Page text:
Aon taps academic partners to enhance climate risk modelling



Aon is to enhance its Impact Forecasting catastrophe model for severe convective storm (SCS).

The insurance broker said it will incorporate the latest climate science gained from a collaboration with academic researchers Dr. Robert Trapp from the University of Illinois at Urbana-Champaign, and Dr. John Allen from Central Michigan University.

The data from this collaboration will inform the SCS model’s computational analysis around frequency, severity and geographic distribution in respect of hail, tornadoes, and straight-line winds.

Aon said that other benefits will include the identification of high-risk and/or evolving areas of risk to support underwriting/pricing strategies, the ability to align reinsurance purchases with a more detailed understanding of this ‘secondary’ peril, the development of long-term climate change strategies for physical risk, an opportunity for enhanced reporting to external stakeholders such as regulators and rating agencies, and assistance in motivating best-practice resilience strategies to build better and smarter in high-risk areas.

Dr. Eric Robinson, a director and meteorologist for Aon’s Impact Forecasting team, said: “Dr. Trapp’s and Dr. Allen’s work in the field of climate change and severe convective weather represent a culmination of nearly 30-years of severe storms research.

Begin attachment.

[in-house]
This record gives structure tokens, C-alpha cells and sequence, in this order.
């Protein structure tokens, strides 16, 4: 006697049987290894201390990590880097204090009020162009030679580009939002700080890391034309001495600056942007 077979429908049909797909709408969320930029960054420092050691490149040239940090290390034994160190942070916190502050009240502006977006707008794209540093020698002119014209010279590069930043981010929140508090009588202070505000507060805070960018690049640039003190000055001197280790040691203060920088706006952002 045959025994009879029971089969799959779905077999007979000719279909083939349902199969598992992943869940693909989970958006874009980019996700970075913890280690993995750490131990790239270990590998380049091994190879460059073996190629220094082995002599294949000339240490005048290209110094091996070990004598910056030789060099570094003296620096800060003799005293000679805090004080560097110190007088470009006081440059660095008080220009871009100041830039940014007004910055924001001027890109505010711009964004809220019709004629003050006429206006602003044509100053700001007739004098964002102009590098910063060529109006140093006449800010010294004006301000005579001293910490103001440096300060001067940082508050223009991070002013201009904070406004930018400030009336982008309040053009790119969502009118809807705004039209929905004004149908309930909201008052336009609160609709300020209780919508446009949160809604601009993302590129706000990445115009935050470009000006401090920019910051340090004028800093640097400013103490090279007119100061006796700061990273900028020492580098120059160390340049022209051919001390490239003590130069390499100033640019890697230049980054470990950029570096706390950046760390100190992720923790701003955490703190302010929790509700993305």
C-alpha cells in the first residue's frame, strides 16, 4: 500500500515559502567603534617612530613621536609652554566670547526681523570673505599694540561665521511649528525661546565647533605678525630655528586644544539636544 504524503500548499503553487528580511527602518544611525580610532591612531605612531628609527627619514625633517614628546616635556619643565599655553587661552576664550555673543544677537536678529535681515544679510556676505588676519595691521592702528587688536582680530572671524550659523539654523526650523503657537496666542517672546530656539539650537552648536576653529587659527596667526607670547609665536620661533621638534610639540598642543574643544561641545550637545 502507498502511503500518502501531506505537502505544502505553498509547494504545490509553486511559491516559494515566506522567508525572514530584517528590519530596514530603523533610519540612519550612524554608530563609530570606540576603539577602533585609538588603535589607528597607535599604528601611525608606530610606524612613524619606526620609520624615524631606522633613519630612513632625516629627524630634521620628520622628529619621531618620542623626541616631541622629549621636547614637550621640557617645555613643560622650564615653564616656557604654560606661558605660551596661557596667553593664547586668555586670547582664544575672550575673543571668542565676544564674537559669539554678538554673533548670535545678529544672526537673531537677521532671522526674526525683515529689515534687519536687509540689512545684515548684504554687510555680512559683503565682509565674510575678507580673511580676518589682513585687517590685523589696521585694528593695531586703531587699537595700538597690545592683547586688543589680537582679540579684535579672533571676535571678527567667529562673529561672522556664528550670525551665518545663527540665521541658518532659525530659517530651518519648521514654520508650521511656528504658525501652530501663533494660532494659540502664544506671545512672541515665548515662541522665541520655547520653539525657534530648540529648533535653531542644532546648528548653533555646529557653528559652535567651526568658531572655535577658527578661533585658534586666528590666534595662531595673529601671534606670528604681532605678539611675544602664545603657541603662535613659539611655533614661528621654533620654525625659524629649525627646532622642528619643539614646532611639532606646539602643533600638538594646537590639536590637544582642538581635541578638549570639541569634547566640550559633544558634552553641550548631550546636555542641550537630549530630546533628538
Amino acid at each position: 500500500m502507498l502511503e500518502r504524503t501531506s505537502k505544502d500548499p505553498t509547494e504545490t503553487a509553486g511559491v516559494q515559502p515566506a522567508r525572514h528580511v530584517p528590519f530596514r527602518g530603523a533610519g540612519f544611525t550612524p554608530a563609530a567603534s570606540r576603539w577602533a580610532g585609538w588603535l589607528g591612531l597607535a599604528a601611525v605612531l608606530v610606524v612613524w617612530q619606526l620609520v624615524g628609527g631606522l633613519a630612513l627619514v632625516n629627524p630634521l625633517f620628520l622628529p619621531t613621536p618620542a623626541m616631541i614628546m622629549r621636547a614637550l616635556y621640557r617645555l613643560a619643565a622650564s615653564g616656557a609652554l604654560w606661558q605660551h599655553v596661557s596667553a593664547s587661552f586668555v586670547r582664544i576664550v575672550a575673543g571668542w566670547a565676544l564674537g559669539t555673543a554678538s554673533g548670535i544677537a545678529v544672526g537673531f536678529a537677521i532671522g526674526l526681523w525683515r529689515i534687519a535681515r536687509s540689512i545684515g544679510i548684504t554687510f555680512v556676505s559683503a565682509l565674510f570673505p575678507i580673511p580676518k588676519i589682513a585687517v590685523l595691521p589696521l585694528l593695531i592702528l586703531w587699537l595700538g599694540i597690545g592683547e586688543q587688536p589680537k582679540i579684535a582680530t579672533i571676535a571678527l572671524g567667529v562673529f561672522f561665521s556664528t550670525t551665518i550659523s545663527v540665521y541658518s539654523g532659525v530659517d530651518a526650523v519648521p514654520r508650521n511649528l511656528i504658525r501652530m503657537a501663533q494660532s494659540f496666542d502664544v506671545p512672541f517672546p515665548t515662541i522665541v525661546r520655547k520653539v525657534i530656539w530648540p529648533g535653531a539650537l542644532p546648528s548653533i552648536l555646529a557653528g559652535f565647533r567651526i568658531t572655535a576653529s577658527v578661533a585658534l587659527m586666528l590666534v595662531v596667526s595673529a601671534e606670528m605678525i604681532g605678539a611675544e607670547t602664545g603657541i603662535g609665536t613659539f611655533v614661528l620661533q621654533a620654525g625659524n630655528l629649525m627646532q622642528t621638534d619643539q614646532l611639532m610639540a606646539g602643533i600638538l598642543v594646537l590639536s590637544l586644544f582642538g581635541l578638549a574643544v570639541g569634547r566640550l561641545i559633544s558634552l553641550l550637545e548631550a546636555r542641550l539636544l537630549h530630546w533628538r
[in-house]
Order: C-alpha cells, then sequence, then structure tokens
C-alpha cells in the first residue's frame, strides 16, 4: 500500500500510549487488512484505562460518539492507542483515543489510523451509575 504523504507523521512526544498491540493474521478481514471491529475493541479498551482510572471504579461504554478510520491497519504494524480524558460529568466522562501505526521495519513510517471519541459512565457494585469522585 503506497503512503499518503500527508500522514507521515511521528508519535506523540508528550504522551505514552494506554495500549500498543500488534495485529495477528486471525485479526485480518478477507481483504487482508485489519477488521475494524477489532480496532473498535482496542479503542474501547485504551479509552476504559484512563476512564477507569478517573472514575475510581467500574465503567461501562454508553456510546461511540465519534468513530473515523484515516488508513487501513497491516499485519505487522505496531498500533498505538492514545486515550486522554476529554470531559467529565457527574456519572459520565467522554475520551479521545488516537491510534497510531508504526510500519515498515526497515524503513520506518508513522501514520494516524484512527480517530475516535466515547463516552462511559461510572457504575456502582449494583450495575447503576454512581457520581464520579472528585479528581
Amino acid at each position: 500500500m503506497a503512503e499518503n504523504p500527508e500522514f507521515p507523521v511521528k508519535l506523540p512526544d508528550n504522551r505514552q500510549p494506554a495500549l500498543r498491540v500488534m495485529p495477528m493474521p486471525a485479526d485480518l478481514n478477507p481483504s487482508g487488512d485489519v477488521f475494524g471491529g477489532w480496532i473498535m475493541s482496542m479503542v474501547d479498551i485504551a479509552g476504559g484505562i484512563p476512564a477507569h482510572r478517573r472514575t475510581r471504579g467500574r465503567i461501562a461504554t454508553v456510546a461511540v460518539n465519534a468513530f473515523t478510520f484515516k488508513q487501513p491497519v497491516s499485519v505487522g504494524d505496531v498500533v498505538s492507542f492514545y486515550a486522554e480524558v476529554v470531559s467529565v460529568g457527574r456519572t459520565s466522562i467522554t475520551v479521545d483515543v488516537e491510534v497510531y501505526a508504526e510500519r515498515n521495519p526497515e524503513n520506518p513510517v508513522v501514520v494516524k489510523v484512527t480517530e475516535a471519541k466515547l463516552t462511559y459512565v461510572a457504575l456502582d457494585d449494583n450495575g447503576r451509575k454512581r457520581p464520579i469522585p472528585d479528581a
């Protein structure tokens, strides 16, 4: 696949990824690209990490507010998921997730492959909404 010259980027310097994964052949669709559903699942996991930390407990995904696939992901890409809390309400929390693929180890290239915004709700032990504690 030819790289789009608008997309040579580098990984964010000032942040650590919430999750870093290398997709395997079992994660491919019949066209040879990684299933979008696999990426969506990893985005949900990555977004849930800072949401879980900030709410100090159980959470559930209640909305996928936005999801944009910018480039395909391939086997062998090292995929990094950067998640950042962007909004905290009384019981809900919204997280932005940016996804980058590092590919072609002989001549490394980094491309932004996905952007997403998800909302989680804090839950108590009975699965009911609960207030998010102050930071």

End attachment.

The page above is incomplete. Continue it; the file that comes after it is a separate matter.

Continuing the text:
“Their insight and expertise are essential in tackling a peril like this, where hazard uncertainty and small footprint sizes require a careful and experienced approach. This collaboration represents the best that academia and private industry has to offer, resulting in a more insightful, robust, and useful offering than either could produce independently.”

He added: “Our work together goes well beyond a simple resampling of historical events or an in-house view of risk based on an interpretation of the academic literature, and instead takes a first principles approach to derive a view of risk directly from the source – the academic experts at the leading edge of climate science. This collaboration brings together the very best from the insurance and academic worlds to take a fresh look at the problem and develop a view of risk that is both robust and useful to risk managers.”

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